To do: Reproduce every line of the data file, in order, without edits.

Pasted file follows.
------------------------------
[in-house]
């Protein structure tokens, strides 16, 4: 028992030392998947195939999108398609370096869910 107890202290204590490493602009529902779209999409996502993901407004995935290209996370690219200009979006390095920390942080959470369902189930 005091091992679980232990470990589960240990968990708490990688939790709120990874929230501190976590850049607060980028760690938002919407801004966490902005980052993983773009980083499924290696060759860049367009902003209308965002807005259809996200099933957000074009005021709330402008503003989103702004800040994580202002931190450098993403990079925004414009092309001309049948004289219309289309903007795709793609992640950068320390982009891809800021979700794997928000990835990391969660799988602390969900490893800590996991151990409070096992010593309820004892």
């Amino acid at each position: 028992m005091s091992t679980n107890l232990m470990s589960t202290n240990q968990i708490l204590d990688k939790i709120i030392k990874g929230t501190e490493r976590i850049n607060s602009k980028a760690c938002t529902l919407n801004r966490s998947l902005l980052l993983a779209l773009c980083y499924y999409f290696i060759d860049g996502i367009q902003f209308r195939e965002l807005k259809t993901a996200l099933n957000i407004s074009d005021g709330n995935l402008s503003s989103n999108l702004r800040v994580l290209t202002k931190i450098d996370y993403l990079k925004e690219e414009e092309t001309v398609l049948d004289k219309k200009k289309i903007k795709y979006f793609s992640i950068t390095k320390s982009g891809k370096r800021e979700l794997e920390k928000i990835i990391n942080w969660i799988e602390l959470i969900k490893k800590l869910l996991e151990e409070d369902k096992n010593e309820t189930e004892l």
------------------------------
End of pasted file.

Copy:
[in-house]
């Protein structure tokens, strides 16, 4: 028992030392998947195939999108398609370096869910 107890202290204590490493602009529902779209999409996502993901407004995935290209996370690219200009979006390095920390942080959470369902189930 005091091992679980232990470990589960240990968990708490990688939790709120990874929230501190976590850049607060980028760690938002919407801004966490902005980052993983773009980083499924290696060759860049367009902003209308965002807005259809996200099933957000074009005021709330402008503003989103702004800040994580202002931190450098993403990079925004414009092309001309049948004289219309289309903007795709793609992640950068320390982009891809800021979700794997928000990835990391969660799988602390969900490893800590996991151990409070096992010593309820004892």
């Amino acid at each position: 028992m005091s091992t679980n107890l232990m470990s589960t202290n240990q968990i708490l204590d990688k939790i709120i030392k990874g929230t501190e490493r976590i850049n607060s602009k980028a760690c938002t529902l919407n801004r966490s998947l902005l980052l993983a779209l773009c980083y499924y999409f290696i060759d860049g996502i367009q902003f209308r195939e965002l807005k259809t993901a996200l099933n957000i407004s074009d005021g709330n995935l402008s503003s989103n999108l702004r800040v994580l290209t202002k931190i450098d996370y993403l990079k925004e690219e414009e092309t001309v398609l049948d004289k219309k200009k289309i903007k795709y979006f793609s992640i950068t390095k320390s982009g891809k370096r800021e979700l794997e920390k928000i990835i990391n942080w969660i799988e602390l959470i969900k490893k800590l869910l996991e151990e409070d369902k096992n010593e309820t189930e004892l």